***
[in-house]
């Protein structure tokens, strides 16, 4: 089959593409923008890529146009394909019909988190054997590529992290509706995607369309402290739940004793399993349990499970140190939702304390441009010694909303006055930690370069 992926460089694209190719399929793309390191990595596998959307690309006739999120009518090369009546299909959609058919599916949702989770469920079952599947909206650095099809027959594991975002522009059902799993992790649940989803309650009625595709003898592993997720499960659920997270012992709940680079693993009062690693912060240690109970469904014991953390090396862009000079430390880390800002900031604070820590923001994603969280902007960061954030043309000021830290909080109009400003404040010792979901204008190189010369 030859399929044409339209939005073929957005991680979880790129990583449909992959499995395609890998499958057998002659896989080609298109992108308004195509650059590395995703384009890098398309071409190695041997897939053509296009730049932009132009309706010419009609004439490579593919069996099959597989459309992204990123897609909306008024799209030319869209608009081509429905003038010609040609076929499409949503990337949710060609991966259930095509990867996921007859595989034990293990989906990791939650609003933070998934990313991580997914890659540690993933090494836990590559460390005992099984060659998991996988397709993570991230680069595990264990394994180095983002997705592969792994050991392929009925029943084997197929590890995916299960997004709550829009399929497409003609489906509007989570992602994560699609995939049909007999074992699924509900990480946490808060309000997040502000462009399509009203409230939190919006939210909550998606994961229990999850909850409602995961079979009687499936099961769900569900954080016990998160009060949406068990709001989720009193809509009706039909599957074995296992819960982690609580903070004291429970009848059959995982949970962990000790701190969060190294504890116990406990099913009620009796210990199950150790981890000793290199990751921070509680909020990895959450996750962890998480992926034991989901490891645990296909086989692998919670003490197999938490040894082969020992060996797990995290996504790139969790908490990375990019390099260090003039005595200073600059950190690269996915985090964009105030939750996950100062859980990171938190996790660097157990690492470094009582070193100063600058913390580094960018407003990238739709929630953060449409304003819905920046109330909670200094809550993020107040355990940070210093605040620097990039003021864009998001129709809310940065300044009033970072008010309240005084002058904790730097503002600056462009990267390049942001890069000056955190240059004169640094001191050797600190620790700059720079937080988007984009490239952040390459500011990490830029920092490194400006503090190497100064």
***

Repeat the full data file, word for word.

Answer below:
[in-house]
């Protein structure tokens, strides 16, 4: 089959593409923008890529146009394909019909988190054997590529992290509706995607369309402290739940004793399993349990499970140190939702304390441009010694909303006055930690370069 992926460089694209190719399929793309390191990595596998959307690309006739999120009518090369009546299909959609058919599916949702989770469920079952599947909206650095099809027959594991975002522009059902799993992790649940989803309650009625595709003898592993997720499960659920997270012992709940680079693993009062690693912060240690109970469904014991953390090396862009000079430390880390800002900031604070820590923001994603969280902007960061954030043309000021830290909080109009400003404040010792979901204008190189010369 030859399929044409339209939005073929957005991680979880790129990583449909992959499995395609890998499958057998002659896989080609298109992108308004195509650059590395995703384009890098398309071409190695041997897939053509296009730049932009132009309706010419009609004439490579593919069996099959597989459309992204990123897609909306008024799209030319869209608009081509429905003038010609040609076929499409949503990337949710060609991966259930095509990867996921007859595989034990293990989906990791939650609003933070998934990313991580997914890659540690993933090494836990590559460390005992099984060659998991996988397709993570991230680069595990264990394994180095983002997705592969792994050991392929009925029943084997197929590890995916299960997004709550829009399929497409003609489906509007989570992602994560699609995939049909007999074992699924509900990480946490808060309000997040502000462009399509009203409230939190919006939210909550998606994961229990999850909850409602995961079979009687499936099961769900569900954080016990998160009060949406068990709001989720009193809509009706039909599957074995296992819960982690609580903070004291429970009848059959995982949970962990000790701190969060190294504890116990406990099913009620009796210990199950150790981890000793290199990751921070509680909020990895959450996750962890998480992926034991989901490891645990296909086989692998919670003490197999938490040894082969020992060996797990995290996504790139969790908490990375990019390099260090003039005595200073600059950190690269996915985090964009105030939750996950100062859980990171938190996790660097157990690492470094009582070193100063600058913390580094960018407003990238739709929630953060449409304003819905920046109330909670200094809550993020107040355990940070210093605040620097990039003021864009998001129709809310940065300044009033970072008010309240005084002058904790730097503002600056462009990267390049942001890069000056955190240059004169640094001191050797600190620790700059720079937080988007984009490239952040390459500011990490830029920092490194400006503090190497100064």